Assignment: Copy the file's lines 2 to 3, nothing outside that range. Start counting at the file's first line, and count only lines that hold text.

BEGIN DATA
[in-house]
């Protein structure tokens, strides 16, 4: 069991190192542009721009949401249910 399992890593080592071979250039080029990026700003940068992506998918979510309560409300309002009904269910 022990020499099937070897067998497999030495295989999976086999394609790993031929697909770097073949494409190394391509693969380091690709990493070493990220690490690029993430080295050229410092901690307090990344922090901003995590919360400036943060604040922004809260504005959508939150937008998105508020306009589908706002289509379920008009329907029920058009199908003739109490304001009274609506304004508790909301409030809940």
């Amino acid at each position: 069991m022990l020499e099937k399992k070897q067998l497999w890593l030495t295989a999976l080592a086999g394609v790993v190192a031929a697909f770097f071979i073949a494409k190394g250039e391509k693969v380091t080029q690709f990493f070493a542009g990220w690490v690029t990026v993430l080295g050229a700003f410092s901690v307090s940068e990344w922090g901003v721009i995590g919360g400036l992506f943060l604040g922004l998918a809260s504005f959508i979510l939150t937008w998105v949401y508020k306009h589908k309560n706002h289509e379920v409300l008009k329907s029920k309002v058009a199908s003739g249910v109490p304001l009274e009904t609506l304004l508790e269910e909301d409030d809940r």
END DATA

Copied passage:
């Protein structure tokens, strides 16, 4: 069991190192542009721009949401249910 399992890593080592071979250039080029990026700003940068992506998918979510309560409300309002009904269910 022990020499099937070897067998497999030495295989999976086999394609790993031929697909770097073949494409190394391509693969380091690709990493070493990220690490690029993430080295050229410092901690307090990344922090901003995590919360400036943060604040922004809260504005959508939150937008998105508020306009589908706002289509379920008009329907029920058009199908003739109490304001009274609506304004508790909301409030809940």
């Amino acid at each position: 069991m022990l020499e099937k399992k070897q067998l497999w890593l030495t295989a999976l080592a086999g394609v790993v190192a031929a697909f770097f071979i073949a494409k190394g250039e391509k693969v380091t080029q690709f990493f070493a542009g990220w690490v690029t990026v993430l080295g050229a700003f410092s901690v307090s940068e990344w922090g901003v721009i995590g919360g400036l992506f943060l604040g922004l998918a809260s504005f959508i979510l939150t937008w998105v949401y508020k306009h589908k309560n706002h289509e379920v409300l008009k329907s029920k309002v058009a199908s003739g249910v109490p304001l009274e009904t609506l304004l508790e269910e909301d409030d809940r």